Excess Risk of Stroke in Australia's Aboriginal and Torres Strait Islander Populations
See related article, page 1515–1521
There are an estimated ≈517 000 Aboriginal and Torres Strait Islander peoples in Australia, comprising ≈2.5% of the total population.1 The greatest proportion of this group (90%) identify themselves as being of Aboriginal origin.2 The remainder represent 6% of Torres Strait Islander origin, and 4% identify as being of both Aboriginal and Torres Strait Islander origin. Within each of these groups, often collectively called “Indigenous Australians,” there is a wide diversity of languages, culture, governance, community structure, geographic locality, and history.
In the current issue of Stroke, Katzenellenbogen et al3 highlight the disparity in the burden of stroke between Indigenous Australians and non-Indigenous Australians in Western Australia, the largest state of Australia (2.5 million km2), in which ≈15% of all Indigenous Australians reside and, overall, where ≈2.2 million people live (10% of the total Australian population).4 Using a high-quality comprehensive health data linkage system, these authors have found that when compared to non-Indigenous Australians, the incidence rate of stroke in Indigenous Australians was 2.6-fold in men and 3.0-fold in women. Similarly, disability-adjusted life-years were also greater in Indigenous Australians, being ≈3.2-fold that of male non-Indigenous Australians and 2.8-fold that of female non-Indigenous Australians. These disparities were greatest in the 35- to 54-year age group for incidence (6- to 7-fold) and in the 35- to 44-year age group for disability-adjusted life-years (≈8-fold). The majority of the disability-adjusted life-years burden was attributed to the greater case-fatality rates in Indigenous males and females aged between 35 and 74 years.
Despite these significant disparities, it is possible that the figures presented for stroke incidence and disability-adjusted life-years among Aboriginal and Torres Strait Islander peoples are underestimated. This may arise because there is incomplete identification of Indigenous Australians in death certificates and hospital records, and because there are uncertainties about the number of people identifying themselves as being of Aboriginal and Torres Strait Islander origin.5 To counter potential underestimation by this means, the authors have defined a person as Indigenous when any of multiple stroke-related and nonstroke-related hospital admissions (or their death record) indicated an Indigenous status. The capture of Indigenous status therefore will be greater in those more often admitted to hospital.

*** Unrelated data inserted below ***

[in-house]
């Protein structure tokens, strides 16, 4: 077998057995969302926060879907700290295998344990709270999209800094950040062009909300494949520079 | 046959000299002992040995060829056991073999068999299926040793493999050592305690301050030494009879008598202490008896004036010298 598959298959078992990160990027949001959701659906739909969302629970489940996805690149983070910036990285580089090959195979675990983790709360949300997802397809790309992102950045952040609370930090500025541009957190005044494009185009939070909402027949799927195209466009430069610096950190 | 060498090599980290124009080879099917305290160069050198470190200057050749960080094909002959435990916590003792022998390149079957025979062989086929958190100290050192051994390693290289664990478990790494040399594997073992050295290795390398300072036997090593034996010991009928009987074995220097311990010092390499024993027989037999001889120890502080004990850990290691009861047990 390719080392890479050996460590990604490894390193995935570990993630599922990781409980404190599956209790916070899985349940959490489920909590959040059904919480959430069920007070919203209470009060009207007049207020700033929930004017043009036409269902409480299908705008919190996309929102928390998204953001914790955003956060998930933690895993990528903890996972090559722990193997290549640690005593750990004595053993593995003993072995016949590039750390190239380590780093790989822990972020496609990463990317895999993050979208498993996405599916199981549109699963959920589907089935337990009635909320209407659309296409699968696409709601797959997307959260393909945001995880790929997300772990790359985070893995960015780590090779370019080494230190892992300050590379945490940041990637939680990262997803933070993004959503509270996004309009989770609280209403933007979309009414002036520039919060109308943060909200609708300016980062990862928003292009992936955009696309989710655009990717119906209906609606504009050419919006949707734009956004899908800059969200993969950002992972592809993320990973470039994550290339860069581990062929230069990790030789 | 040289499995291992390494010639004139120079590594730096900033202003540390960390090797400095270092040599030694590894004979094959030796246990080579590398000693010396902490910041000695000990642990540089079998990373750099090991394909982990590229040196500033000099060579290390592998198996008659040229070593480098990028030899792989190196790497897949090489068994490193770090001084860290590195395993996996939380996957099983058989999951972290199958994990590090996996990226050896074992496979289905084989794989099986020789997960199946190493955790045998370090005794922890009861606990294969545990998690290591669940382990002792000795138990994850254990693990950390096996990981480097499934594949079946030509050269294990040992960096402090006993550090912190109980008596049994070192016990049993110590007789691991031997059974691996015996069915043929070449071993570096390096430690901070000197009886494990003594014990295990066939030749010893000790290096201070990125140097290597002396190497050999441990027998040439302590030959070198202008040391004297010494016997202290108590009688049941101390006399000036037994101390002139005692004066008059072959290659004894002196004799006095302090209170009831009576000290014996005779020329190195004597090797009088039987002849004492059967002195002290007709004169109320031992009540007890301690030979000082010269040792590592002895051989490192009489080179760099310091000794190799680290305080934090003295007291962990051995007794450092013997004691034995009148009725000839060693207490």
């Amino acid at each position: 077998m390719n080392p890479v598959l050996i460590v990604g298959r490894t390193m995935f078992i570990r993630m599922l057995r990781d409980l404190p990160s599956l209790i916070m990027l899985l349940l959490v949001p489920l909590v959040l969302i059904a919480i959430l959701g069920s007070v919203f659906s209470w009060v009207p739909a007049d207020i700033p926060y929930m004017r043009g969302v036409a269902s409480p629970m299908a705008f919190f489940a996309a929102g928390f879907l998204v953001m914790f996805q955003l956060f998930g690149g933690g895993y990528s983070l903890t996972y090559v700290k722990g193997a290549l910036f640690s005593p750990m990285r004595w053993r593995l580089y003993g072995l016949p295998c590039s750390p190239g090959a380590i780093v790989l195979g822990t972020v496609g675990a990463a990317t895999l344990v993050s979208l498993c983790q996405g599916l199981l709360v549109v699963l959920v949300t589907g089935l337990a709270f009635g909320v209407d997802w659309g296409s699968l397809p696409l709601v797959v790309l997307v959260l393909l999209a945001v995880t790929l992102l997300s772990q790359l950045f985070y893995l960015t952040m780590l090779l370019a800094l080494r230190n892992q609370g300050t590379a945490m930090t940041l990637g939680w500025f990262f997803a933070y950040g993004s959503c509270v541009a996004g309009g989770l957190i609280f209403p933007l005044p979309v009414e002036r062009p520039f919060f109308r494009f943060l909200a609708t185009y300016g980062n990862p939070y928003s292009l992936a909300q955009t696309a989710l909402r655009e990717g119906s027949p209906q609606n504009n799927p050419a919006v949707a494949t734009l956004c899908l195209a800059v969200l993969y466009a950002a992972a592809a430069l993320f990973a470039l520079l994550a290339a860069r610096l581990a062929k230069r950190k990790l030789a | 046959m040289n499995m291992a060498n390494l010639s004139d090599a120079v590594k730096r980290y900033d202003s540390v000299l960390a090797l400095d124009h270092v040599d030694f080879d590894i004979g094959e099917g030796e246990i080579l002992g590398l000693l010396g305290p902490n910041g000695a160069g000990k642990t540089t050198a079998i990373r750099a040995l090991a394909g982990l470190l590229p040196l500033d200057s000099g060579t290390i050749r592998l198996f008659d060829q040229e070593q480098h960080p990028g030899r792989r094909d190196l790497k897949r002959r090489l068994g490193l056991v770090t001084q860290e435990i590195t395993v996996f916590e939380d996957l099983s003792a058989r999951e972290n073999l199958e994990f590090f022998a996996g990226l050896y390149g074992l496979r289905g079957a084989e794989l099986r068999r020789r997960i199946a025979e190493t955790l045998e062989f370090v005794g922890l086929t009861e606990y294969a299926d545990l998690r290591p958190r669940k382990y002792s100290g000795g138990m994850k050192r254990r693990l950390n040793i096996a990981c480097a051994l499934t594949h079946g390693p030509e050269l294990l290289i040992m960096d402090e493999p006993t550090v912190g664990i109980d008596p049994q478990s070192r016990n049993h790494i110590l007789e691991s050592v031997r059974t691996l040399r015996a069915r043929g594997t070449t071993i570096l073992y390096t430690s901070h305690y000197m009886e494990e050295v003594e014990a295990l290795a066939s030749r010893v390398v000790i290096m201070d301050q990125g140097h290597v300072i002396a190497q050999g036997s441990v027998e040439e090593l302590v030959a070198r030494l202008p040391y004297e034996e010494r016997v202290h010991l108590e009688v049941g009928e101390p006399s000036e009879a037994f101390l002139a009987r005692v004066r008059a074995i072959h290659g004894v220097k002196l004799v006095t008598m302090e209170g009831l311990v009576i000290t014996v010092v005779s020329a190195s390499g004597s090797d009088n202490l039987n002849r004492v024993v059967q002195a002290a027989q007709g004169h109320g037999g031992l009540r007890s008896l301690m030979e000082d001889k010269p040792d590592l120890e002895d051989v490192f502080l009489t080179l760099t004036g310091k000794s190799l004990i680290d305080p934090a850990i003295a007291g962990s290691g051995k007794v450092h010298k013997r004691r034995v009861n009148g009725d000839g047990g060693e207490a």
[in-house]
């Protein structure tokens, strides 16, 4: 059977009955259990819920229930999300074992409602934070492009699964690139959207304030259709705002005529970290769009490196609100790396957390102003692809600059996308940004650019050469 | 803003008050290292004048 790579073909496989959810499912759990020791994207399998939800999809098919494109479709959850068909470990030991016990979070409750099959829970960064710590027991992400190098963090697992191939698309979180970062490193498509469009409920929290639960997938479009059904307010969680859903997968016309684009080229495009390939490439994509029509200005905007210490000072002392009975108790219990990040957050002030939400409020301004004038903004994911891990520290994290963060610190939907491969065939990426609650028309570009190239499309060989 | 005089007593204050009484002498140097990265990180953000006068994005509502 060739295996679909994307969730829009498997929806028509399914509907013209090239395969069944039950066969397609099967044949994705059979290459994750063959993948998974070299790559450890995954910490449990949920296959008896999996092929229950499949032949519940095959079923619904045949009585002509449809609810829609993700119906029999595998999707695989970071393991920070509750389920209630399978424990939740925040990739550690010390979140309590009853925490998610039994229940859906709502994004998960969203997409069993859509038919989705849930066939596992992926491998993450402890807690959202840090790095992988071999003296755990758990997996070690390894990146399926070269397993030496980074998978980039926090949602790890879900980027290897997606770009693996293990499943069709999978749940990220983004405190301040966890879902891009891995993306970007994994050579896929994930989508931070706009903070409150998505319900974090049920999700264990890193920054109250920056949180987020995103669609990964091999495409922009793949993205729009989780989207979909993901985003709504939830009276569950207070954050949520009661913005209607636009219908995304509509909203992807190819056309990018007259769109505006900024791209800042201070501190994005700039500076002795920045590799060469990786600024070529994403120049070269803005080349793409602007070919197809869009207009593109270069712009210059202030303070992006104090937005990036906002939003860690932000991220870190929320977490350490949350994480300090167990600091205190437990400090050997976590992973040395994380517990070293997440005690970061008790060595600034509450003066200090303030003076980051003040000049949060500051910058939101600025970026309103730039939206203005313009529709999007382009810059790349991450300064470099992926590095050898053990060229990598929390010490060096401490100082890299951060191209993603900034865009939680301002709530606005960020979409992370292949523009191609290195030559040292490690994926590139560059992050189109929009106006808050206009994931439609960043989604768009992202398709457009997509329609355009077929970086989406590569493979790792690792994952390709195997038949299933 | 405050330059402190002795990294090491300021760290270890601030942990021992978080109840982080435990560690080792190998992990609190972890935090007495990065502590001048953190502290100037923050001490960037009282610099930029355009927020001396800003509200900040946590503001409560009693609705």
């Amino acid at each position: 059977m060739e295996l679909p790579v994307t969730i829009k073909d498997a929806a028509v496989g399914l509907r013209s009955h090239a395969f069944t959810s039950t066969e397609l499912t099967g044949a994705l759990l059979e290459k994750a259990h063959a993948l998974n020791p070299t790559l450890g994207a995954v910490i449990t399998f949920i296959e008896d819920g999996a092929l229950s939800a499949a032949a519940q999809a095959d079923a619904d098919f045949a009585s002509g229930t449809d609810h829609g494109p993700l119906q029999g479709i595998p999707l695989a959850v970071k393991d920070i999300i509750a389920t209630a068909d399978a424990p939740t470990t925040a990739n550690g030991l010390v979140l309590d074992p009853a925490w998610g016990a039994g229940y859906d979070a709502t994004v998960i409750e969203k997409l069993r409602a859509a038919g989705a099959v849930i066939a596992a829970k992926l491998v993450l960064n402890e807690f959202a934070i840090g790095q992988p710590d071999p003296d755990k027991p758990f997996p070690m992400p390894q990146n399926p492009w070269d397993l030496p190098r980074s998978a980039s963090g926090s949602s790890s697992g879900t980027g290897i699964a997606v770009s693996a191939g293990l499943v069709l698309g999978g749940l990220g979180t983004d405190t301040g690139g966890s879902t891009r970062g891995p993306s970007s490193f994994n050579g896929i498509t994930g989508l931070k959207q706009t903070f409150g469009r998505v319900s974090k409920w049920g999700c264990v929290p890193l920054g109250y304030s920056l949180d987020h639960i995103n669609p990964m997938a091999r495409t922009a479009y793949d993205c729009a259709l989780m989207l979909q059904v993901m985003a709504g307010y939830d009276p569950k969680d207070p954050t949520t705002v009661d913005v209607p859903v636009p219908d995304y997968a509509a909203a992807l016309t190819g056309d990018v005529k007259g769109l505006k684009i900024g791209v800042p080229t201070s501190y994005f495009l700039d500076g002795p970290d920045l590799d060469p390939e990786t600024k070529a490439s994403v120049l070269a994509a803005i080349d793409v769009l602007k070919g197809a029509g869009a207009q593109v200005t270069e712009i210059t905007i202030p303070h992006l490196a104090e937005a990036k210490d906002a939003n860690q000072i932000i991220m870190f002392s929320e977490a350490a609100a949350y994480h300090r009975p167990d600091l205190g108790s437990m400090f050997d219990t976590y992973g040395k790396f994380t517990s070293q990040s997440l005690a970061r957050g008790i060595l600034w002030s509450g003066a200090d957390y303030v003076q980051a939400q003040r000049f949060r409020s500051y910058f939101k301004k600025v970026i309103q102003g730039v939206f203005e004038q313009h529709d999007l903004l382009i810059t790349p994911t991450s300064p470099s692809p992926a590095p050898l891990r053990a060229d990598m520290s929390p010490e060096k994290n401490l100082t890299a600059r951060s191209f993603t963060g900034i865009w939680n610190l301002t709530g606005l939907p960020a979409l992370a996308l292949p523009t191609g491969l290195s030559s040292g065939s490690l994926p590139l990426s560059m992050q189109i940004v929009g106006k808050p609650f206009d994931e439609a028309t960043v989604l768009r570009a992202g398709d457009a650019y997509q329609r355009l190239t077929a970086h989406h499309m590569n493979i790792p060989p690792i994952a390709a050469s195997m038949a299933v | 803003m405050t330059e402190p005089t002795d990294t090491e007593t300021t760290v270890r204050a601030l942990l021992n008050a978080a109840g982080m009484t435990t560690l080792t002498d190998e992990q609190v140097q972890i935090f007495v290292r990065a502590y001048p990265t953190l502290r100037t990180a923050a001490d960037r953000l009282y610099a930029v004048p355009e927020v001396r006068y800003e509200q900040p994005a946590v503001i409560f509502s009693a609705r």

Another potential underestimate of stroke in Indigenous Australians in this study may result from the use of an urban incidence study to derive figures for out-of-hospital strokes.6 There are many potential reasons that out-of-hospital figures may be greater in remote regions of Australia than in urban regions. This is because people living in remote regions are often required to travel great distances to attend a hospital. These distances may impede hospital attendance, particularly if one has experienced a relatively minor stroke. Because 41% of Indigenous people living in Western Australia live in remote or very remote regions,7 whereas only ≈5% of the non-Indigenous population live in these areas, hospital attendance for those with stroke may differ between Indigenous and non-Indigenous Australians. Thus, nonattendance at hospital may result in a greater underestimate of stroke rates and disability-adjusted life-years in Indigenous Australians. However, given the paucity of reliable data in this area, these data provide the best available evidence and the disparities in stroke burden reported in this issue of Stroke are alarming enough.3